SCOTUSBlog: Argument analysis: Justices divided over disclosure of overseas emails by Amy Howe:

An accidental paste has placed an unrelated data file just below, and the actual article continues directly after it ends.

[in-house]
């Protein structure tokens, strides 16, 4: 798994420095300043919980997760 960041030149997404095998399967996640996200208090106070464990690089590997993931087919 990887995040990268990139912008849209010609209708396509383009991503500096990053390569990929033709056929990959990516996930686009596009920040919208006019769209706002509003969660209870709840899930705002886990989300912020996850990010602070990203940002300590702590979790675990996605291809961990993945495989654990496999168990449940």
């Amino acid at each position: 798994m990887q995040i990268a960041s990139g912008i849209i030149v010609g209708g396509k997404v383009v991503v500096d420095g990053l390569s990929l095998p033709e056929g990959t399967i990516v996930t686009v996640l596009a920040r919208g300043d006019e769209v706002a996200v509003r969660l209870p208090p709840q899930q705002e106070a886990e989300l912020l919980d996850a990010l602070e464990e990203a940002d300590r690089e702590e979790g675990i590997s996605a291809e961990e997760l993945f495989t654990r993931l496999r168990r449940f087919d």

When the Supreme Court heard oral argument this morning in United States v. Microsoft, it found itself in what has become familiar terrain — trying to apply a decades-old law to modern technology. Today the justices were interpreting what Justice Anthony Kennedy characterized as a “difficult statute”: the Stored Communications Act, a 1986 law that requires an email provider to turn over the contents of emails if the government obtains a warrant. Computer giant Microsoft told the justices today that the SCA only applies within the United States, so the company cannot be compelled to turn over emails stored outside the country. The federal government countered that, although laws don’t normally apply outside the United States, the SCA focuses on “classically domestic conduct”: Here, it stressed, Microsoft is simply being asked to turn over electronic records that it controls, even if those records happen to be stored elsewhere. After struggling with the issues (and the technology) in the case for approximately an hour of oral argument, it wasn’t at all clear how the justices will rule – if they even have the opportunity to do so before Congress enacts legislation that would resolve the case.